Arthur Dimmesdale is incapable of such bravery and act of loyalty like his lover. He cannot be so courageous as to tell the truth, and prefers to live a life of hypocrite. The most significant moment in Hester’s life, when she faces the crowd with her baby in her arms on the pillory is marked by Arthur Dimmesdale’s words who ironically demands Hester to reveal the baby’s father. His words carry pathetic overtones of a man who is torn between his sin and his honorable position as a minister in a Puritan society.  “Wondrous strength and generosity of a woman’s heart” (Murfin 68) saves the poor man’s life, but causes his eternal suffering. Arthur Dimmensdale hides his secret in his heart till the last day in his life, only confessing his sin just before he dies. Hester’s passive role in Arthur Dimmesdale’s punishment is given to her by old Roger Chillingworth, who seeks revenge and avenges himself on Dimmesdale no harsher than the Puritan society that punishes Hester because of her sin.
            Chillingworth finds no fault in Hester and if he finds her guilty he knows that she is already punished by the society. He approaches Hester first as a physician who merely thinks of helping his patient, and as her old husband who puts Hester into his heart’s “innermost chamber” (72). Hester never breaks her promise and does not tell Chillingworth the name of the baby’s father, upon which Chillingworth takes on oath to find out the man, whom he thinks has wronged both Hester and him. He also makes Hester promise not to recognize him when he shows up. His words scare Hester who feels helpless and alone. Chillingworth makes one thing clear before he leaves Hester and her child alone in the dungeon they are imprisoned: While giving a soothing message to Hester that he will not give any harm to her and the child, he makes some threatening remarks for “someone” whose soul will be ruined by him. Chillingworth’s vindictive thoughts and later deeds make him the greatest sinner. Acting like an omnipotent being he committed one of the deadly sins – pride. Thus, he becomes the most tragic character in the novel. Both Hester Prynne and Arthur  Dimmesdale come to recognition in the end, and they undergo a kind of change. Both of them become aware of what they did and achieve individuality at the end of the novel; however, Chillingworth carries his revenge till the end.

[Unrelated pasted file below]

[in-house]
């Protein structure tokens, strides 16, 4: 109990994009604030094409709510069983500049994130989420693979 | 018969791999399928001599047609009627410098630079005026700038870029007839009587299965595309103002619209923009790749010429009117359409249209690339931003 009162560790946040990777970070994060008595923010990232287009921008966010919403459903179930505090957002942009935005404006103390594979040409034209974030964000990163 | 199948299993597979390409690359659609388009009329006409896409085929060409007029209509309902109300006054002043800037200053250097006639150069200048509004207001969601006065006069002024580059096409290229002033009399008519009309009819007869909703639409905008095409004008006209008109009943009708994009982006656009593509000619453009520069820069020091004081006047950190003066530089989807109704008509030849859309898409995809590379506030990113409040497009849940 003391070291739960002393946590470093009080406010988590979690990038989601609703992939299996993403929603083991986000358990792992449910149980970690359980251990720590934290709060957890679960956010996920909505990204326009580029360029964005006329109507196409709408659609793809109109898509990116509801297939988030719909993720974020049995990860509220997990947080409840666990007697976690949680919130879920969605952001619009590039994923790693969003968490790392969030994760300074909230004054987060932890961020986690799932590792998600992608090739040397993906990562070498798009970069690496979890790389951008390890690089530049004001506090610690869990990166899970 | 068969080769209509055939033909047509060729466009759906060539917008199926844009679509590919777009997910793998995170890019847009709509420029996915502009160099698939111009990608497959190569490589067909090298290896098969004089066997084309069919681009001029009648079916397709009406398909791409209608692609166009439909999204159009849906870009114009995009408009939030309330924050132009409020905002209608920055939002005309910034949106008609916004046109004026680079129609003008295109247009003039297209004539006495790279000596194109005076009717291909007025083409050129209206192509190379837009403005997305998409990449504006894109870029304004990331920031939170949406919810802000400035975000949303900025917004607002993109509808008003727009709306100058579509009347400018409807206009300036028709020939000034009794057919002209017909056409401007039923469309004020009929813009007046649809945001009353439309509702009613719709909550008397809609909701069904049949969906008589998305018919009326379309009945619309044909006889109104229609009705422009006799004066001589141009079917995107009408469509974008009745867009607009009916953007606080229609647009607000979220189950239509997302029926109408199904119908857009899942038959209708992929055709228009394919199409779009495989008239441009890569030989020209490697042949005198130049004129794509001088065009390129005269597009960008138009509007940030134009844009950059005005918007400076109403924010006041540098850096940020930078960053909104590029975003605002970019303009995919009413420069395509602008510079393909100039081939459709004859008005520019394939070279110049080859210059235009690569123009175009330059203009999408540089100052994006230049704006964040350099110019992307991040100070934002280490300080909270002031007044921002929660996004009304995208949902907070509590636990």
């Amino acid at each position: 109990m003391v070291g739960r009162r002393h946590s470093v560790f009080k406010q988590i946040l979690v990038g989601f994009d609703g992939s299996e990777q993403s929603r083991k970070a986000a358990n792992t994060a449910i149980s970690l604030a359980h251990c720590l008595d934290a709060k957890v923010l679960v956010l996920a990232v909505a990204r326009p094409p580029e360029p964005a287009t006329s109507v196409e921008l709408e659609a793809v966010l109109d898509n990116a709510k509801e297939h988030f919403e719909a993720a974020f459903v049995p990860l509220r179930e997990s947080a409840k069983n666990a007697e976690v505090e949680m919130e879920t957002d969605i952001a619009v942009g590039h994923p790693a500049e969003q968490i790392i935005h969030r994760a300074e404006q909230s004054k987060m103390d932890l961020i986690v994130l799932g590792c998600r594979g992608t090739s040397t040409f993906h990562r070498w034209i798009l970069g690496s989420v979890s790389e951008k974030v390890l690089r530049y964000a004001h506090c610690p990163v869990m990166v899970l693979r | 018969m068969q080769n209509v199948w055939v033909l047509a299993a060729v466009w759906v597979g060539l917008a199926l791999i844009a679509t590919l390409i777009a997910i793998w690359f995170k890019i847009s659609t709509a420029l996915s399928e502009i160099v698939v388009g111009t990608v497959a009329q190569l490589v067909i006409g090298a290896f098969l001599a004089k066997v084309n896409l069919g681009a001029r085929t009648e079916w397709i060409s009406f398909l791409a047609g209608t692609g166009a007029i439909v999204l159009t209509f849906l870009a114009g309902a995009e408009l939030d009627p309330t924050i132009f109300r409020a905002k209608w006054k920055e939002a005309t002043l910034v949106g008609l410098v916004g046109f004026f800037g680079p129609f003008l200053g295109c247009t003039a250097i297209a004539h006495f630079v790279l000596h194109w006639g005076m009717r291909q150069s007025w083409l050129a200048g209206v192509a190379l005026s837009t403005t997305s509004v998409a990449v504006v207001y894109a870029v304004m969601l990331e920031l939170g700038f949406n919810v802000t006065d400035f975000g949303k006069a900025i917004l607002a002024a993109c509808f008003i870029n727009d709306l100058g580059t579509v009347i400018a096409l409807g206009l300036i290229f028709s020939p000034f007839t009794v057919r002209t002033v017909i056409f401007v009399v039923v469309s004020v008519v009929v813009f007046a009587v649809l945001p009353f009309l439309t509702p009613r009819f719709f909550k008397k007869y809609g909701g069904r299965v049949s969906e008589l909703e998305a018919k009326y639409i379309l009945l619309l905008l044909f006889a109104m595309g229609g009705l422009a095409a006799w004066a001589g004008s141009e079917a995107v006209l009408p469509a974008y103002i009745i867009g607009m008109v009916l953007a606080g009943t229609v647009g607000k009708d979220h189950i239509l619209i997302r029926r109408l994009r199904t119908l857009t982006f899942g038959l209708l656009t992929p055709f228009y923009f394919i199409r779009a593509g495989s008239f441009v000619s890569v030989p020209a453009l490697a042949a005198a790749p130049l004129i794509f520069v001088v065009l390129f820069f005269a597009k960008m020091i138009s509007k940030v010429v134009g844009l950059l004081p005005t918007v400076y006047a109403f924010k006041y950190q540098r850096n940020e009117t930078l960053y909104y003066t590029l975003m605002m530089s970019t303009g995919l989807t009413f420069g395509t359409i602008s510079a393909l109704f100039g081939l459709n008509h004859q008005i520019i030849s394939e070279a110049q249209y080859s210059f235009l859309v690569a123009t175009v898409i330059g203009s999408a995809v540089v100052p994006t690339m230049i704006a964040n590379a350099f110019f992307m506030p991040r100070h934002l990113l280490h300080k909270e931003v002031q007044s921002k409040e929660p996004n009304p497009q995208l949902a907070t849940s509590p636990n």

Pearl, the fruit of the unlawful relationship between a man and a woman, is also worth mentioning, as she is created by a wrong done by two adults. This extraordinarily clever girl later becomes an elf child. Although she is the product of a potential sin, she is doomed to be a sinner herself. Her reactions towards the scarlet letter that her mother wears, her surprisingly wise questions and her outstanding physical appearance with her dark eyes distinguish her from the other children brought up in the same community.